Wednesday, February 26, 2014
What!? 5 Ways To Communicate Like A Pro.
Most of my friends are in their twenties and are enjoying the bliss of settling into careers. Steady paychecks, double monitors, and office parties have become the norm now, and as much as we love our professions, there's always SOMEONE who's able to ruin the day.
Most of the time, they do this through bad communication. Maybe they've forgotten to include you in a project email, or they've written an email to a client that gets your butts whipped.
Either way, being a great communicator is hard for a lot of people. Luckily, learning how to get better isn't that difficult, and many times, there's a simple formula to it! Here's a list of 5 ways to improve your communication and be the best coworker ever.
1. Don't abbreviate!
When writing an email to a client, it's important that you use full words for everything. Even if the abbreviation is well-known (such as "EOD"--end of day), spell it out. You never know who will be reading the email and if they're up to speed. Do not make up new abbreviations without explaining them. I spent nearly 3 months on a project figuring out an abbreviation that someone had created. It wasn't until the very end that we finally figured out what it was.
Ex: Chose the best answer:
"Let's get started on the OST before Monday, so we don't get behind."
A) OST = on-screen text
B) OST = opportunity-scheduled transition
C) OST = outbound sectional transportation
D) OST = one sound transition
Wrong. You're all wrong. The correct answer is E) Organ slicer technologies. Duh.
2. Always ask a question if you are confused.
You could spend weeks BS-ing your way through a project, or you could suck it up and spend 5 minutes learning how to do it right the first time. Whether you're new on the job, or a seasoned employee, stop wasting everyone's time and speak up. If you don't know something, find the person who can help and get the information you need from them. Being humble enough to ask questions is a rare trait. Show that you're a diamond in the ruff by communicating your needs from the get-go!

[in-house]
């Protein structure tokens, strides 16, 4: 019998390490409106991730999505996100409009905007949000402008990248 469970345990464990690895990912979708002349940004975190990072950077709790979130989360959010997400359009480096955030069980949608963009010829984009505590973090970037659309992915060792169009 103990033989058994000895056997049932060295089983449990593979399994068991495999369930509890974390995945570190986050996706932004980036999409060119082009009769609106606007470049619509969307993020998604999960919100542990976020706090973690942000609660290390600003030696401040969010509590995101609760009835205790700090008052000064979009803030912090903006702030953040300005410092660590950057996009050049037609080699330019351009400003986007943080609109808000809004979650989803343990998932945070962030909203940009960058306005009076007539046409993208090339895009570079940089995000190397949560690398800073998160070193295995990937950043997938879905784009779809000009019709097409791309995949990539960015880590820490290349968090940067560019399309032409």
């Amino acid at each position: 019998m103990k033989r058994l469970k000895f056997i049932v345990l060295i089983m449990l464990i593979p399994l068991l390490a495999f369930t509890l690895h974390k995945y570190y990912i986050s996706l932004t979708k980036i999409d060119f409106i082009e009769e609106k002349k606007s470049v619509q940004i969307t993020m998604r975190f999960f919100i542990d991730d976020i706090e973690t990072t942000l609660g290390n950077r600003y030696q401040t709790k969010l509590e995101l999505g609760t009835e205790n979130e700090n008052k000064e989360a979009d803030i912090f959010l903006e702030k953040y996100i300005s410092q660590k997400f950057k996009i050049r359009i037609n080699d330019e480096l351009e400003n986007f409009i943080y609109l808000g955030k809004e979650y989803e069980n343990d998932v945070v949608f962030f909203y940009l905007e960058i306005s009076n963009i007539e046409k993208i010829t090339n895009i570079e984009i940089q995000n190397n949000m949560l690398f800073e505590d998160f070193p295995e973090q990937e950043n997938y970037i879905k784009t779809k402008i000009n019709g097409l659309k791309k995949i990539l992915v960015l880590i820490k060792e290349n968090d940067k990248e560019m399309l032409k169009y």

Ex: "Hey Cathy, can you show me that short cut you used in Excel to input this data? That will help me do this project efficiently."
3. Always ask a follow-up question.
See something fishy? Need clarification? Don't send back feedback highlighting the mistake or unclear section. Ask a question about what's going on so whoever you're working with understands why you're confused and can make the proper adjustment. Unless you ask a follow-up question, they will be left to play the guessing game, which can go round and round.
Ex: "I'm not sure what you're trying to say here. You're saying "level", but do you mean you want us to raise the level, or lower it?"
4. Always provide follow-through actions.
This statement rings true no matter who you're communicating with. Whether it's your boss, a client, or your teammate, end an email or phone call with the actions you expect them to take. Not only does this remind them to do them, but it sets the stage for following up with them later. Don't give them a reason to say, "Oh, I didn't know you needed that from me." Avoid delays and frustrations by articulating what you expect of them.
Ex: "For next week, we will plan to receive your numbers by end-of-day Wednesday. Thanks for working on those for us."
5. When working with a team, communicate your actions.
To piggy-back on number 4, be sure to communicate what actions you'll be taking. Your team, your boss, and your clients expects you to be working for them as well. Make sure you set their expectations from the beginning by articulating what you will be working on. That way, they have an opportunity to add or subtract actions from your list before you start. And, you can avoid delays or frustrations later.
Ex: "Once we receive your numbers, we'll input them into our system so we can have a projection for you by Friday. Until then, we'll work on the PowerPoint so it will be ready to use."
What other communication strategies do you guys use?
What areas of communication have you seen break down?
What is your favorite secret to effective communication?